Steve Hawkins, executive director of the Marijuana Policy Project (MPP), also cheered the move.

“We applaud the Illinois Legislature and Gov. Pritzker on this resounding victory for personal liberty, racial justice, and common sense,” Hawkins said in a press release. “Illinois’ focus on fairness and equity in legalization should be a model for other states.”

The signing represents a fulfillment of a key campaign promise for Pritzker, who pledged to quickly legalize cannabis during his 2018 gubernatorial run. The process took longer than anticipated, with some lawmakers arguing that the bill didn’t go far enough to right the wrongs of prohibition, but the governor ultimately helped push it past the finish line.

Marijuana sales for flower containing up to 35% THC will be taxed at 10%. There will be a 25% tax on products containing more than 35% THC. And cannabis-infused products will be taxed at 20%t. That’s in addition to the state’s 6.25% sales tax; local jurisdictions have the option to impose another 3.5% tax.

While Pritzker estimated in his budget proposal earlier this year that a legal marijuana market would generate $170 million in revenue for the fiscal year 2020, a separate analysis projected that the state would take in more than $500 million in the first year.

The revenue will be used to cover the administrative costs of implementing the law and will also fund community grant programs, law enforcement operations, and substance abuse facilities.

An earlier version of the legislation would have allowed for personal cultivation, but it was amended at the last minute. Medical cannabis patients will be permitted to grow up to five plants for personal use, which is new for the program. Non-medical cultivation of up to five plants will be decriminalized, punishable by a fine, however.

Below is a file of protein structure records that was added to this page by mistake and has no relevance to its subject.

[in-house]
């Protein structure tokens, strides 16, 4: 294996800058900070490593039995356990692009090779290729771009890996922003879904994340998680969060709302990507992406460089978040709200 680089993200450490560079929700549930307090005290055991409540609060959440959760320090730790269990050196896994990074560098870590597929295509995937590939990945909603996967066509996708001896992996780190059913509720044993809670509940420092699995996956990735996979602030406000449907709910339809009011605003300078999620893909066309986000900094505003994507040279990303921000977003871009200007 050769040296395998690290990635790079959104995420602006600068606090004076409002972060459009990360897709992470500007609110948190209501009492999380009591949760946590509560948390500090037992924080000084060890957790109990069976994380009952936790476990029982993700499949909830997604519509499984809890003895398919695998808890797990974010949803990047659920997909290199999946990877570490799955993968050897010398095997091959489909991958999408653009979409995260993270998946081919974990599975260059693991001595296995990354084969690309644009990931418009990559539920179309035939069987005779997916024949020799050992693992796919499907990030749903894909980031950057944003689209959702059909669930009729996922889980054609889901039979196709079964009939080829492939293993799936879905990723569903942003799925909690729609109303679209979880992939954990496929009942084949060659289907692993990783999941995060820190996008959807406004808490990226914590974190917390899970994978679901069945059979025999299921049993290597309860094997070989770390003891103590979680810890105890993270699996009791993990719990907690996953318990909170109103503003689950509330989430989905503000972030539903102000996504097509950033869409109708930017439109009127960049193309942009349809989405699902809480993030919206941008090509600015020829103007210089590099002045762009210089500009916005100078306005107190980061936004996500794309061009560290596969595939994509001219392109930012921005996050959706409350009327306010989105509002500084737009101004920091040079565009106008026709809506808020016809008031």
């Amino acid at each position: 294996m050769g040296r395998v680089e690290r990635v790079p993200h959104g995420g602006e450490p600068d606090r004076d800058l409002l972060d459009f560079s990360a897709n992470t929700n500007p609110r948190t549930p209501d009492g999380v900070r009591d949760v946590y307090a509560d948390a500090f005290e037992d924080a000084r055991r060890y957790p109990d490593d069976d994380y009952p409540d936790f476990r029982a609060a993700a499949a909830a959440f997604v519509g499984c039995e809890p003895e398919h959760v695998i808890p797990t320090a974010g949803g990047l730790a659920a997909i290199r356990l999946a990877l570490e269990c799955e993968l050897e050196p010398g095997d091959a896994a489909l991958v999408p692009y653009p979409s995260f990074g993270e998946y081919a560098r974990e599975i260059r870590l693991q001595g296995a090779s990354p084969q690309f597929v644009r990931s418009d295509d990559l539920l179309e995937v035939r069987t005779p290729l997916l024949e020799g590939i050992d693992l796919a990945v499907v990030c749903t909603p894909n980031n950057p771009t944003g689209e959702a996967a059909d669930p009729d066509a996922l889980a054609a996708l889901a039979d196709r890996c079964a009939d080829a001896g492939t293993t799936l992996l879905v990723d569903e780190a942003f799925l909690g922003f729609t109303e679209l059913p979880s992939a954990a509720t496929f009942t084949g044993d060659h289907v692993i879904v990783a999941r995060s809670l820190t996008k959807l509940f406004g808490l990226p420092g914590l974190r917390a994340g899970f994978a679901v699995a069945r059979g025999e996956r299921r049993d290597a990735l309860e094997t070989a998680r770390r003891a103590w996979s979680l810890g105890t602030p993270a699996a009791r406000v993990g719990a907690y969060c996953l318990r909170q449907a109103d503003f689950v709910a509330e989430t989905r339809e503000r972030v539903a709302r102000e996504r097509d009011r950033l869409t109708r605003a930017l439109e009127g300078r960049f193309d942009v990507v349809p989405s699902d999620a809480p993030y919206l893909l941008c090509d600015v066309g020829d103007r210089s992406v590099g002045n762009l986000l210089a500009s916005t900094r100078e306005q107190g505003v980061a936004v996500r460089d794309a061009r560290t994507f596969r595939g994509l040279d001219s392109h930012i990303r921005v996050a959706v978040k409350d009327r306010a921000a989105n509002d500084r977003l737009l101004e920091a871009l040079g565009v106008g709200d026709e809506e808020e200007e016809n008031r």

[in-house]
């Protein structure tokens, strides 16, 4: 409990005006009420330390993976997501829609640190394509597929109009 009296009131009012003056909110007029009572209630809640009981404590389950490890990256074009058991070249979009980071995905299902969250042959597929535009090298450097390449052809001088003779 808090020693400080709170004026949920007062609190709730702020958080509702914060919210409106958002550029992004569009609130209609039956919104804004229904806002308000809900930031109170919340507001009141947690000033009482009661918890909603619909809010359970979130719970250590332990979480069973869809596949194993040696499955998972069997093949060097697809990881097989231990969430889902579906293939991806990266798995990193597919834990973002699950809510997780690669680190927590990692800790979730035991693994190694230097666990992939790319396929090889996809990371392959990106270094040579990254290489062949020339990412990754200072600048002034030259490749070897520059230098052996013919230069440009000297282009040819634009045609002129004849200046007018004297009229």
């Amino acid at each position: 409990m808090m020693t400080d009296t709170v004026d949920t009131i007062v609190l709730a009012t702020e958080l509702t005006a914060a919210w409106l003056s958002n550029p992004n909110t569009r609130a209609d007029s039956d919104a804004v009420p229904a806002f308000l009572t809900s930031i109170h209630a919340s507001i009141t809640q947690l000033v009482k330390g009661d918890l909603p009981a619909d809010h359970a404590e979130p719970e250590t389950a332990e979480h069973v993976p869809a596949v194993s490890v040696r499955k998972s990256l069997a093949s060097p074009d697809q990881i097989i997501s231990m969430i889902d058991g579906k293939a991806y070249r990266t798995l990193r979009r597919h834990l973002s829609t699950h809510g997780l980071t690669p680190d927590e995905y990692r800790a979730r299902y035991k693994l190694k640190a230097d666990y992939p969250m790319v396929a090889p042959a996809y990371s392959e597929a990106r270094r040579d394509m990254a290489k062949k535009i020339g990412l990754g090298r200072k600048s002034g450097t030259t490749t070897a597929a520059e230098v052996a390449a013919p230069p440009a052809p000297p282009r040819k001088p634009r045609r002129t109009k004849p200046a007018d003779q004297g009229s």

“While only patients will be able to grow their own now, I am confident that eventually all adults in Illinois will gain that right in the near future,” said Linn of Illinois NORML. “It isn’t perfect and may have some issues in its initial launch, but the legislative process requires compromises and in the end, we have now achieved a long-sought goal of ending cannabis prohibition in Illinois.”

Existing medical cannabis dispensaries will have an advantage in the licensing process. Some advocates worry that between that and the ban on cultivation for personal use, there’s a risk that the law’s social equity provisions will be undermined.

That said, the law stands out from other legal cannabis systems in its strong focus on restorative justice and ensuring that the industry that emerges is equitable.

Individuals from areas that have been disproportionately impacted by the drug war, or who have convictions on their records for offenses made legal under the law, will be able to apply for cannabis business licenses as social equity applicants, helping them to secure the licenses and entitling them to fee waivers.

Also, $30 million will be set aside for a low-interest loan program designed to empower members from socioeconomically disadvantaged communities hoping to participate in the industry.

While the law goes into effect at the start of 2020, licenses for new cannabis shops will be issued by May 1, 2019; licenses for processors, craft growers, and distributors will be issued by July 1, 2019.

Featured Image: Democratic Gov. J.B. Pritzker is applauded June 25, 2019, after he signed HB 1438 into law, making Illinois the 11th U.S. state to legalize adult-use marijuana. Pritzker signed the landmark bill — Illinois becomes the first state to legalize and regulate cannabis through its General Assembly, as opposed to voters approval — at the Sankofa Cultural Arts and Business Center in Chicago. (Associated Press/Amr Alfiky)

This article was republished from Marijuana Moment under a content syndication agreement. Read the original article here